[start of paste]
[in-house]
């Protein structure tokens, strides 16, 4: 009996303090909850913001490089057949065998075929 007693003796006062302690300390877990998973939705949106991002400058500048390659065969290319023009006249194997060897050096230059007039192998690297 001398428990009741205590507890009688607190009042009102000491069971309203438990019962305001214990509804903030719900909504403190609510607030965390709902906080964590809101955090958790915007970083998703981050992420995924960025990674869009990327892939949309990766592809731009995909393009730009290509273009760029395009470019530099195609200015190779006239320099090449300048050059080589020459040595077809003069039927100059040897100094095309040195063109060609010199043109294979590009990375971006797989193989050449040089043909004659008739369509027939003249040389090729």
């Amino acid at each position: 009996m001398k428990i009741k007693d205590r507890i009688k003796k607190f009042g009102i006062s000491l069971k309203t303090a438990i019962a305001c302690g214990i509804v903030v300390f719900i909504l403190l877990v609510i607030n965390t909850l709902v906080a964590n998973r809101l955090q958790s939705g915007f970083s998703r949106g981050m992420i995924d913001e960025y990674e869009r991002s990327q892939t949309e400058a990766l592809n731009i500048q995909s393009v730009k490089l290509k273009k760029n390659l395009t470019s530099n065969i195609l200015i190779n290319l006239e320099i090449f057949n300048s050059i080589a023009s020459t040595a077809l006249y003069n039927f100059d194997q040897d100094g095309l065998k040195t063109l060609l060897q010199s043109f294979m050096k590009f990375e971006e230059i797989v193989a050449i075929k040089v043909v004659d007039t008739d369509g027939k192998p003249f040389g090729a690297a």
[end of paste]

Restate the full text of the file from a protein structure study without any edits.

[in-house]
């Protein structure tokens, strides 16, 4: 009996303090909850913001490089057949065998075929 007693003796006062302690300390877990998973939705949106991002400058500048390659065969290319023009006249194997060897050096230059007039192998690297 001398428990009741205590507890009688607190009042009102000491069971309203438990019962305001214990509804903030719900909504403190609510607030965390709902906080964590809101955090958790915007970083998703981050992420995924960025990674869009990327892939949309990766592809731009995909393009730009290509273009760029395009470019530099195609200015190779006239320099090449300048050059080589020459040595077809003069039927100059040897100094095309040195063109060609010199043109294979590009990375971006797989193989050449040089043909004659008739369509027939003249040389090729």
């Amino acid at each position: 009996m001398k428990i009741k007693d205590r507890i009688k003796k607190f009042g009102i006062s000491l069971k309203t303090a438990i019962a305001c302690g214990i509804v903030v300390f719900i909504l403190l877990v609510i607030n965390t909850l709902v906080a964590n998973r809101l955090q958790s939705g915007f970083s998703r949106g981050m992420i995924d913001e960025y990674e869009r991002s990327q892939t949309e400058a990766l592809n731009i500048q995909s393009v730009k490089l290509k273009k760029n390659l395009t470019s530099n065969i195609l200015i190779n290319l006239e320099i090449f057949n300048s050059i080589a023009s020459t040595a077809l006249y003069n039927f100059d194997q040897d100094g095309l065998k040195t063109l060609l060897q010199s043109f294979m050096k590009f990375e971006e230059i797989v193989a050449i075929k040089v043909v004659d007039t008739d369509g027939k192998p003249f040389g090729a690297a």